Jason Kendall
William Paterson University
Amateur Astronomers Association of New York

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AAA New York September Events
September 5, 2008

Hello AAA Members,

Our annual Urban Starfest is taking place this Saturday evening, September 6th! (Rain date is Sunday the 7th) As usual, we'll be in the Sheep Meadow of Central Park from dusk until 10 PM. Bring your own scope or binoculars, if you have them, or just show up and look through the large number of scopes members have brought. The highlight will be Jupiter. Its four moons will be visible until Io goes behind Jupiter about 9:40. Uranus and Neptune will be visible, plus the Andromeda Galaxy, Ring Nebula, double star Albireo, globular clusters and so forth. Directions are on our website www.aaa.org. (click on the Starfest link on the home page).

We have many more observing events this month. This Thursday I'll be at Brooklyn Bridge Park at the free Movies with a View series (that night Cabaret will be shown). I'll be at the water's edge. Come by between dusk and 10 PM to take a look through 8" Dobsonians donated to the park by the Sci Fi Channel.

The next evening, Friday Sept 5 we'll have observing at Floyd Bennett Field in Brooklyn.

On Wednesday Sept 10, it's Prospect Park's turn.

On Thursday Sept. 11 you have the choice of two events. Our seminar on recent events in astronomy meets from 6 to 8 PM at Room 801 of 239 Greene Street on the NYU campus in Greenwich Village. Also, on this day at dusk there will be a very close conjunction of Venus and Mars in the western sky. The two will appear in the same telescope field of view. AAA member and sidewalk astronomer Jason Kendall will meet people in Inwood Park (northern Manhattan) Info at http://www.moonbeam.net/InwoodAstronomy/events/20080911.shtml.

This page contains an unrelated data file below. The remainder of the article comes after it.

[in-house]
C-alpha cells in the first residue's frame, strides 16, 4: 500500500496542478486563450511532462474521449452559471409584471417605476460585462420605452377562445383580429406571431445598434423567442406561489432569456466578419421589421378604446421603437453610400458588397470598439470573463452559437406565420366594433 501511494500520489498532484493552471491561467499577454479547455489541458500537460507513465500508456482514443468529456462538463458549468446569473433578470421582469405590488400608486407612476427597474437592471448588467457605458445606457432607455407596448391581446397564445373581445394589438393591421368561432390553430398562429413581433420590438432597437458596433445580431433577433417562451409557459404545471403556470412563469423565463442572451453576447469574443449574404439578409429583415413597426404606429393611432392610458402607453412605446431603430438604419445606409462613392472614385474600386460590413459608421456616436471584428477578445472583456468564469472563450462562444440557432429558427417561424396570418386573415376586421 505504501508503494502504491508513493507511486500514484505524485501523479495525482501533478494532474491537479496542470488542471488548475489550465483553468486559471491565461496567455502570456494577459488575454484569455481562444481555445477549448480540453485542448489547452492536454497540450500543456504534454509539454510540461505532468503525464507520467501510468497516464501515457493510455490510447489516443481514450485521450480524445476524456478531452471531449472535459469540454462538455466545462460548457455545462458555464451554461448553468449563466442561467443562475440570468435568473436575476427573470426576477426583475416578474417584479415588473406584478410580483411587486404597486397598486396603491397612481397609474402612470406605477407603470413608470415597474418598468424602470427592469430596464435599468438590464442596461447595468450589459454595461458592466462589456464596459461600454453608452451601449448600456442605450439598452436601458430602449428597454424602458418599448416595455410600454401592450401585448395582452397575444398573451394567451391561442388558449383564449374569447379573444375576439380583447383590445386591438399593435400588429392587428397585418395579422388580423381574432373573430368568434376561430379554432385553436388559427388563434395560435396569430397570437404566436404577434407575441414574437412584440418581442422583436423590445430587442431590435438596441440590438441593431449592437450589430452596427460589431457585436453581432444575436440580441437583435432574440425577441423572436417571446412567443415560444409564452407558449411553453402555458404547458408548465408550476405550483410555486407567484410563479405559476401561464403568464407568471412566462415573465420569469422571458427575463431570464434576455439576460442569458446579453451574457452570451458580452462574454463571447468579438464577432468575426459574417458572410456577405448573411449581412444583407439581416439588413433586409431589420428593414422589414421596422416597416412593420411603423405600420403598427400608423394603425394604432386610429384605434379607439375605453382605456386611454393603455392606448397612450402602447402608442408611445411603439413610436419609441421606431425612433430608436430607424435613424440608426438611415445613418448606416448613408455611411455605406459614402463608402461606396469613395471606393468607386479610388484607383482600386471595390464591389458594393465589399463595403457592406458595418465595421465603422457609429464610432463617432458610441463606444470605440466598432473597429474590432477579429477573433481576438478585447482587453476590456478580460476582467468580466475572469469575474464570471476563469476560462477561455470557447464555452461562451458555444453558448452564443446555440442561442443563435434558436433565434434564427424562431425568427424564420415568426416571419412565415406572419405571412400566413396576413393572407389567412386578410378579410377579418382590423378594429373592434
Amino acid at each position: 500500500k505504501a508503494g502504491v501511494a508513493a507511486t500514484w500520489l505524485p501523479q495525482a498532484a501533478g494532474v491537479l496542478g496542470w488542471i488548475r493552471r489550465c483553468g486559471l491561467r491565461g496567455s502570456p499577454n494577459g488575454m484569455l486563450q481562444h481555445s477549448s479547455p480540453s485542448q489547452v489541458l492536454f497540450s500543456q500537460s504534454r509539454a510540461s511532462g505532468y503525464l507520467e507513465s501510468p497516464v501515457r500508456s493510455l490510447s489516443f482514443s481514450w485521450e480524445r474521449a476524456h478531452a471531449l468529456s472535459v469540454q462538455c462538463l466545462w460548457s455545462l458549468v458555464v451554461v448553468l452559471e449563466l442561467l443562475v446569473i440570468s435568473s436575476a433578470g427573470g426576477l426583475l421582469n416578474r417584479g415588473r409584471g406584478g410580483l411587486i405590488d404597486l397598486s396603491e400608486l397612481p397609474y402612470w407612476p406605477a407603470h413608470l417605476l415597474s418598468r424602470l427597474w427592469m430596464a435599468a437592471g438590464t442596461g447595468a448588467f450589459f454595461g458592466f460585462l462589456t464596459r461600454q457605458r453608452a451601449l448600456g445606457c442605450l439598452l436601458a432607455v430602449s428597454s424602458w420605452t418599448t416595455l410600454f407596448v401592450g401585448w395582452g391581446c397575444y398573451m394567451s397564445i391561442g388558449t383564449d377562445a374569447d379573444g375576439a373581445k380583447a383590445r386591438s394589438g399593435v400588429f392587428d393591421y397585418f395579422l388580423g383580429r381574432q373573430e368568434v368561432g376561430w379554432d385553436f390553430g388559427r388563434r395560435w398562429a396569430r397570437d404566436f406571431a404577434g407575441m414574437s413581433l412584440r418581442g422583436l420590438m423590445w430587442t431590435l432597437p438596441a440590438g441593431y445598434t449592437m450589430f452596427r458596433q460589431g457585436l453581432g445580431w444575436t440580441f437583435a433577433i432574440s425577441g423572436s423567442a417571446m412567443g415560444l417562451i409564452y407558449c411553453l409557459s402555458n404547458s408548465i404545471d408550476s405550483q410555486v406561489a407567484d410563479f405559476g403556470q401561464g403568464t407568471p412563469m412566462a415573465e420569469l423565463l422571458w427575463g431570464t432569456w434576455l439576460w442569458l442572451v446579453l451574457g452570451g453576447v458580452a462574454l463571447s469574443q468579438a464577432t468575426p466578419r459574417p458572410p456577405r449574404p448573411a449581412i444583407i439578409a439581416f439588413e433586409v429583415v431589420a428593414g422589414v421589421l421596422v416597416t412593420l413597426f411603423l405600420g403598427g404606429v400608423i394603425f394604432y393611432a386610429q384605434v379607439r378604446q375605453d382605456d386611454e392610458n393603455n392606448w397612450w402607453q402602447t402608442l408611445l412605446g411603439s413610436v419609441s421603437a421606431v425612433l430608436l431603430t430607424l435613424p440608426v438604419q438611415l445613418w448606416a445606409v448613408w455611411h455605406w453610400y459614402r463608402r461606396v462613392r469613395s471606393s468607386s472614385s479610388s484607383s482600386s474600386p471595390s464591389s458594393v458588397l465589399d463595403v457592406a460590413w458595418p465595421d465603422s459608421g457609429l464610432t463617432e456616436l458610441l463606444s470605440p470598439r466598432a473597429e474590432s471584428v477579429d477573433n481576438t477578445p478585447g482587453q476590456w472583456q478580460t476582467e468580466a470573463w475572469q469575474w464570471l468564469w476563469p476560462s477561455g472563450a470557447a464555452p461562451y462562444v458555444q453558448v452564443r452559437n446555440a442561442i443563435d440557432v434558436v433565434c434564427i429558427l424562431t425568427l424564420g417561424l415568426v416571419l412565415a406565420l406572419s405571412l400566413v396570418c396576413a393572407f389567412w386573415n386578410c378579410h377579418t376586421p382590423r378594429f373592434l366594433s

Staten Island observing at Great Kills will occur on Saturday Sept 20.

The following day is the autumnal equinox. There will be a celebration on Pier 84 (44th Street and the Hudson River). In the afternoon, we'll have our new Coronado hydrogen-alpha solar telescope. I'll give a talk about the seasons between 6 and 6:30 pm. As the sky darkens we'll look at the planets in the west (Venus, Mercury, Mars) and then Jupiter.

On Friday Sept 26, there are two events, observing at Carl Schurz Park, and in Battery Park City a sunset nature walk from 6 to 7:15 PM. At the latter we'll participate with our solar telescope, and after it gets dark we'll check out the planets and other celestial sights.

Saturday Sept 27 there's solar observing in the morning in Central Park, followed in the afternoon by the Observers Group at headquarters, 1010 Park Avenue.


About Jason Kendall

I am currently adjunct faculty at William Paterson University teaching astronomy. I hold a Master of Science in Astronomy from New Mexico State University. I am also a board member of the Amateur Astronomers Association of New York. Since 2008, I have led the Inwood Astronomy Project which brought over 200 events of stargazing and public astronomy outreach to upper Manhattan, including the historic Inwood Star Fest, where Inwood Hill Park lights were turned off as part of the 100 Hours of Astronomy event in IYA2009. This was the first time in New York City history when park lights were turned off for an astronomy event. I've also focused on park safety due to an uptick in sexual assaults in Washington Heights and Inwood during 2011. I've worked to make our parks safer by encouraging public use of parks at night through night-time events with Park Rangers. I have led numerous "starwatching parties" and astronomy events in New York City, New Mexico, Minnesota, New Jersey, Connecticut and Texas. I am also proud to have been part of the NASA/JPL Solar System Ambassador Program from 2009 to 2012. It all started way back in the fourth grade by the encouragement of two noted astronomers, Charles Schweighauser and Bart Bok. I saw Saturn through Charlie's telescope at then Sangamon State University on a clear Illinois night, and Bart encouraged me under those stars to study hard to come visit him at Kitt Peak National Observatory. I finally did make it down there about a decade after Bart passed away, and I found the favorite spots in Tucson, Arizona, where Bart and his wife Priscilla would spend when they were not gazing at the stars. Bart and his wife were pioneers in the study of the Milky Way, and their studies of the starforming regions called Bok Globules. It's even in my family. My great-grandfather was a Midwestern minister who used to preach his sermons out under the dark, cloudless nights. He always believed that getting out and experiencing the wonders of the natural world was a central part of being human. My family has always been inspired by his words: "We look up to look within." I hope that you'll join me under the stars or at one of my talks.

Come see what's up in the sky!

Jason Kendall

We look up to look within

William Paterson University Department of Physics American Astronomical Society Astronomical Society of the Pacific Amateur Astronomers Association of New York

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